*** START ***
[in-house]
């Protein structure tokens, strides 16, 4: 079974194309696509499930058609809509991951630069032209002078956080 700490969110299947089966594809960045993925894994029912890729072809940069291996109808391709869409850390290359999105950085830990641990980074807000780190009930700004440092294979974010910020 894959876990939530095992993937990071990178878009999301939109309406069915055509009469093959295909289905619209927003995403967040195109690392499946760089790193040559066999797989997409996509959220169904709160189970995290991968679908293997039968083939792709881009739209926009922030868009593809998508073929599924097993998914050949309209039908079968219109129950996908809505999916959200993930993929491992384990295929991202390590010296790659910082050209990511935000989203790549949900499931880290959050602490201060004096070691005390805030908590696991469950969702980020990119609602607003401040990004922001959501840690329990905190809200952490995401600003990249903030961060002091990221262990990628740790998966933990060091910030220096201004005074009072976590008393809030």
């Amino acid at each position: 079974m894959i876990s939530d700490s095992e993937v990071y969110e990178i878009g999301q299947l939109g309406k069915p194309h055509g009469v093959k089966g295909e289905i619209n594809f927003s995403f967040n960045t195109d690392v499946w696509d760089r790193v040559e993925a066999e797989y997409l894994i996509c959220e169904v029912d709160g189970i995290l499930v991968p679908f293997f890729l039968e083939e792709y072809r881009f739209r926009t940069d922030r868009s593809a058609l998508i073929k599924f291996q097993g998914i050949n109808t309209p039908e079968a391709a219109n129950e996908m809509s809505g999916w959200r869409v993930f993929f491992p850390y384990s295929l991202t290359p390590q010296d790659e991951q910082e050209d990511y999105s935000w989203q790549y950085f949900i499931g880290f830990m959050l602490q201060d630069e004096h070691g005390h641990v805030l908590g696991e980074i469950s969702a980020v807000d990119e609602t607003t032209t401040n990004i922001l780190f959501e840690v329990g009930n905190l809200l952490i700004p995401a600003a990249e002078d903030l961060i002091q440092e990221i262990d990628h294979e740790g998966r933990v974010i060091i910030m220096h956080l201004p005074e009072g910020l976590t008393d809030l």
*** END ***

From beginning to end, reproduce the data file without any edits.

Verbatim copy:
[in-house]
């Protein structure tokens, strides 16, 4: 079974194309696509499930058609809509991951630069032209002078956080 700490969110299947089966594809960045993925894994029912890729072809940069291996109808391709869409850390290359999105950085830990641990980074807000780190009930700004440092294979974010910020 894959876990939530095992993937990071990178878009999301939109309406069915055509009469093959295909289905619209927003995403967040195109690392499946760089790193040559066999797989997409996509959220169904709160189970995290991968679908293997039968083939792709881009739209926009922030868009593809998508073929599924097993998914050949309209039908079968219109129950996908809505999916959200993930993929491992384990295929991202390590010296790659910082050209990511935000989203790549949900499931880290959050602490201060004096070691005390805030908590696991469950969702980020990119609602607003401040990004922001959501840690329990905190809200952490995401600003990249903030961060002091990221262990990628740790998966933990060091910030220096201004005074009072976590008393809030």
């Amino acid at each position: 079974m894959i876990s939530d700490s095992e993937v990071y969110e990178i878009g999301q299947l939109g309406k069915p194309h055509g009469v093959k089966g295909e289905i619209n594809f927003s995403f967040n960045t195109d690392v499946w696509d760089r790193v040559e993925a066999e797989y997409l894994i996509c959220e169904v029912d709160g189970i995290l499930v991968p679908f293997f890729l039968e083939e792709y072809r881009f739209r926009t940069d922030r868009s593809a058609l998508i073929k599924f291996q097993g998914i050949n109808t309209p039908e079968a391709a219109n129950e996908m809509s809505g999916w959200r869409v993930f993929f491992p850390y384990s295929l991202t290359p390590q010296d790659e991951q910082e050209d990511y999105s935000w989203q790549y950085f949900i499931g880290f830990m959050l602490q201060d630069e004096h070691g005390h641990v805030l908590g696991e980074i469950s969702a980020v807000d990119e609602t607003t032209t401040n990004i922001l780190f959501e840690v329990g009930n905190l809200l952490i700004p995401a600003a990249e002078d903030l961060i002091q440092e990221i262990d990628h294979e740790g998966r933990v974010i060091i910030m220096h956080l201004p005074e009072g910020l976590t008393d809030l």